TEs: New faces, new places

Scott Brumett

CHAPEL HILL, N.C. – Some might argue that North Carolina's penchant for producing NFL caliber tight ends rivals its reputation as Tailback U. – especially in recent years. There are no preseason All-ACC candidates this year, but hopes are the sum of its parts will make up for the lack of a returning superstar.

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    "We're not trying to be individuals; we're just trying to work as a group," sophomore Jon Hamlett said. "Maybe we can be stronger as three, than as one guy. How ever Coach Browning makes it work out, we're all getting better."

    The Tar Heels have produced an All-ACC tight end in six of the last eight seasons.

    Alge Crumpler was named all-conference three times in his career; Freddie Jones, twice; Greg DeLong earned the distinction in 1994, and Bobby Blizzard was honorable mention two years ago before his illness-shortened senior campaign.

    However the 2004 preseason signs point to a tight end by committee philosophy, with plenty of football experience, although this is the first year Scott Brumett and Jocques Dumas have played offense at the Division I level.

    "What you're trying to do is make players play better than they think they can play and better than everybody else thinks they can play," veteran UNC assistant coach Kenny Browning said. "That's my goal every year as a coach.

    "I think they're progressing faster than probably everyone would anticipate," he said. "They're going to be a solid group of players. There are several of them now that can help us in situations."

    Brumett was a quarterback at Scott County High School in Pioneer, Tenn. And while he was to begin his college career at East Tennessee State as a tight end, he never played it in a game. From then until he transferred to Carolina prior to the spring, Brumett excelled at linebacker.

    "The hardest thing for me was just learning the different side of the ball," Brumett said. "Making the transition over to offense, learning the plays, different blocking schemes and passing routes…I feel real comfortable now.

    "I think things have gone as I planned," he said. "I've become good buddies with Jon Hamlett, and we've shared a few things on the field that have helped each other out. He has helped me with the transition to tight end. Overall, everything is going as expected for me."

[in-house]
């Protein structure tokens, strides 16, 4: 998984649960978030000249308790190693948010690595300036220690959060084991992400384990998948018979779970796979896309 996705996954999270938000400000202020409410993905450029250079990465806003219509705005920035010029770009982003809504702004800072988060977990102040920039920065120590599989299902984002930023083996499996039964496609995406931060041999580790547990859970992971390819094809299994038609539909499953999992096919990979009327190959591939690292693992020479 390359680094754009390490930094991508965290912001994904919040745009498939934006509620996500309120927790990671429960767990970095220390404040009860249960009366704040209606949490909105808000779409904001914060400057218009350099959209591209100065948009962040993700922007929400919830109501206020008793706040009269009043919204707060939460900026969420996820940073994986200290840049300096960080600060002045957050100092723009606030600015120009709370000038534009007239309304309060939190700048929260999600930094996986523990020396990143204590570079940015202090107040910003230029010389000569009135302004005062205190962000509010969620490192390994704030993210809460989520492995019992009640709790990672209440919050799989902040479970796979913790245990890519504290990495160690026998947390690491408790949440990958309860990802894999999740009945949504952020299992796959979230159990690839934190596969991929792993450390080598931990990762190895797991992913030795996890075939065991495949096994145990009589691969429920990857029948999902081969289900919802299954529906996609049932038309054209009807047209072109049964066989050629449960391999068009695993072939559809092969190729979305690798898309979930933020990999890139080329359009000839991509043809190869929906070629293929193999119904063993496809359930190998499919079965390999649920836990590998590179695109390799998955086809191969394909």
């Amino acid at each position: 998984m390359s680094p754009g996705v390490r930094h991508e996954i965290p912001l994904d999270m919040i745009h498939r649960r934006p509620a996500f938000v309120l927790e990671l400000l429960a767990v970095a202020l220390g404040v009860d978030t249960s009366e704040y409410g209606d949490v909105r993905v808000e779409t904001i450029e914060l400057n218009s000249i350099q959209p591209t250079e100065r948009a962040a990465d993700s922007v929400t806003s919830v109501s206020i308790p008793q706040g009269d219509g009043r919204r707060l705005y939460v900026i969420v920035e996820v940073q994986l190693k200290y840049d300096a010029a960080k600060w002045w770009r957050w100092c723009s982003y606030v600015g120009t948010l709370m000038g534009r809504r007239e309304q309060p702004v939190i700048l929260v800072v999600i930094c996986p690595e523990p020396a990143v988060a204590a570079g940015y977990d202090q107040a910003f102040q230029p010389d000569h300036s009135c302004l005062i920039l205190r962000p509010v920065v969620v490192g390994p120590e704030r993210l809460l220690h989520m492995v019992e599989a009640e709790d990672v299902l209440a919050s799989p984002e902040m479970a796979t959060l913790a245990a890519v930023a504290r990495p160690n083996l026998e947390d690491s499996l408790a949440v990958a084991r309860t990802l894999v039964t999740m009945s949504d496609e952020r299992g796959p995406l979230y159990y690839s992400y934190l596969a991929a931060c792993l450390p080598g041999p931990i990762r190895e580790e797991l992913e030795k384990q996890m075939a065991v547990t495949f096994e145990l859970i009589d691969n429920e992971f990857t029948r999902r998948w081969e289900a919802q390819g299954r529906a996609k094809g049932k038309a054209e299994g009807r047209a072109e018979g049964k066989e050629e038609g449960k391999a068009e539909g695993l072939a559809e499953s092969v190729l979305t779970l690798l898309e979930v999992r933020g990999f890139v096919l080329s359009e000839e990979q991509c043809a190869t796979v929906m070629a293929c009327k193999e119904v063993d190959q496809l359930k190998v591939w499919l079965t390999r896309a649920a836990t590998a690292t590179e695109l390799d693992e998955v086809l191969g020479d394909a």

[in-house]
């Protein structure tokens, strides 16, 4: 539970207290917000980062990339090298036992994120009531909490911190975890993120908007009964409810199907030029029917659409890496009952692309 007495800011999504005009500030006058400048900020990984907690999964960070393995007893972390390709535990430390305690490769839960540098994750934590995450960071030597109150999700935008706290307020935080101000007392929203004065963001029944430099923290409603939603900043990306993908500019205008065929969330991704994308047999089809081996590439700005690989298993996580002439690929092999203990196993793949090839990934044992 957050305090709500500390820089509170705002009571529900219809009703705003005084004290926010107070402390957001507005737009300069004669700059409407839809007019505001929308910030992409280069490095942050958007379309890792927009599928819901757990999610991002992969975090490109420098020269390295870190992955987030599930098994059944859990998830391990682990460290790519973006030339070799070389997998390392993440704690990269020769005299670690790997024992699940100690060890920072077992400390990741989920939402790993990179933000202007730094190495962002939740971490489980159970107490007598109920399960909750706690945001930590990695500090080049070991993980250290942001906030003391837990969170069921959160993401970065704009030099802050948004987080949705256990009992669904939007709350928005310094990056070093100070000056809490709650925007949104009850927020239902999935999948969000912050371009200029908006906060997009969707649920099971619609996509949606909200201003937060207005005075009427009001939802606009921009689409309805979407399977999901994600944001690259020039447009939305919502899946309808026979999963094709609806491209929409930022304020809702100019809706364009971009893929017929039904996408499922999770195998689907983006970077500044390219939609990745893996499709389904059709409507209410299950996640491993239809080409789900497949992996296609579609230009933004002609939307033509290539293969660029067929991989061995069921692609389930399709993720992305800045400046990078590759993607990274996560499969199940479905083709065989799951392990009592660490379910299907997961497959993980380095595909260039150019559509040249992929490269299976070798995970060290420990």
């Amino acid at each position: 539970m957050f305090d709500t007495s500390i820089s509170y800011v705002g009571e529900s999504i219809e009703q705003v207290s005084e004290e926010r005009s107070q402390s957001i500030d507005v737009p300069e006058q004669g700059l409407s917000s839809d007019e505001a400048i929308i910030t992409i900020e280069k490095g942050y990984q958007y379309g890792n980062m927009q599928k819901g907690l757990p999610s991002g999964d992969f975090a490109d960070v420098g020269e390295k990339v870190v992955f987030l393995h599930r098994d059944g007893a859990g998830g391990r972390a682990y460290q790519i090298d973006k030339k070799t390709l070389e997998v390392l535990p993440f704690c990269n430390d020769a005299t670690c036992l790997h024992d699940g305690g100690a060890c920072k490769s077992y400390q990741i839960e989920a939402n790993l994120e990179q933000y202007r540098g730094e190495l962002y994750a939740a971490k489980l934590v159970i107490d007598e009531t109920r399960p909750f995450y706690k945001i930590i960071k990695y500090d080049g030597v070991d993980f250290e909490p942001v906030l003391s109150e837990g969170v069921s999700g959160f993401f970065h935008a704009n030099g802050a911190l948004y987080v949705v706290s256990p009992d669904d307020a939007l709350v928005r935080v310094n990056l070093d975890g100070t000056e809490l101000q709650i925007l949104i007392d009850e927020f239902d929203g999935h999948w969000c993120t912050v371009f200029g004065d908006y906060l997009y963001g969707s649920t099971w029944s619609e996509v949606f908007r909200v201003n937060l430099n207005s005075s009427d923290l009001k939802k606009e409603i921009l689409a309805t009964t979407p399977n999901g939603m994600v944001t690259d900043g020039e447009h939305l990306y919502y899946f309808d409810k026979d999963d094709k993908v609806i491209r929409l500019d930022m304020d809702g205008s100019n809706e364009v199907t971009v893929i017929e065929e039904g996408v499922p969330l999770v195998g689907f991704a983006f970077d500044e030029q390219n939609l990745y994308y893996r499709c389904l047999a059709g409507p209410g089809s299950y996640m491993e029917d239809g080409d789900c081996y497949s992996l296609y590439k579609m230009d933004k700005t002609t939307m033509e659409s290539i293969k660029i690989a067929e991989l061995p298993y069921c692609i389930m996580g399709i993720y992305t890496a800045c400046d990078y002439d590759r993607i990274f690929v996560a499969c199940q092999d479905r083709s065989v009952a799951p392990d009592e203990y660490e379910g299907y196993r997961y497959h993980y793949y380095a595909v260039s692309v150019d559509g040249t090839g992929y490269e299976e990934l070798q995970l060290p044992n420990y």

In a last attempt to utilize his great size and athletic ability, moving Dumas from defensive end to tight end was risky. But Browning said he has been pleased with the transition the Asheboro native has made, despite participating in just 21 practice sessions with Browning during the spring and so far in training camp.

    "He's further ahead right now in the running game than he is in the passing game, but he's pretty darn effective as a blocker," Browning said of Dumas. "And he's really got a chance to be an outstanding pass protector. He gets after it. He finishes plays, at times right now, better than anybody I've got. His back was hurting today, but he's solid. I've been pleased with how much progress he's made in 15 days of spring practice and six days here."

    Hamlett, on the other hand, came to Chapel Hill after enjoying an excellent prep career as a tight end at Jefferson Forest High School in Lynchburg, Va. It was a good thing, too; after Blizzard was diagnosed with meningitis early last season.

    "My freshman year, I was just fortunate to work and move my way up the depth chart," Hamlett said. "After Bobby and John Dunn got hurt, I was able to step in – Coach [Browning] finally got me ready for that. This year, it's been a lot of fun. We've got Jocques and Scott – seniors leading us – and it's nice just to have that support."

    The youngest of the bunch is its most experienced. Hamlett played in 10 games last year, with 11 receptions at 10.5 yards per catch. His longest came on a 36-yard touchdown in the Tar Heels' 28-17 win at rain-soaked East Carolina.

    "[Hamlett] is stronger than he was last year," Browning said. "He's just getting better all the time. He's working harder and he's getting tougher as he plays. He's got good ball skills. Generally, he's going to have a pretty good idea, and for him it's just a continuation of building on his fundamentals."

    Browning said he also expects junior Justin Phillips to contribute as well. Phillips played in five games last year, and caught two passes last year for 28 yards.

    "He plays the second tight end," Browning said. "He can play four positions for us. He was a big factor in our win over Wake Forest last year, in terms of how he blocked. He's a great effort guy; very smart and knows what to do."

    And with the Tar Heels expecting to run the ball more now that the defense is showing signs of improvement, there may not be as much reliance on their tight ends catching passes as in previous years.

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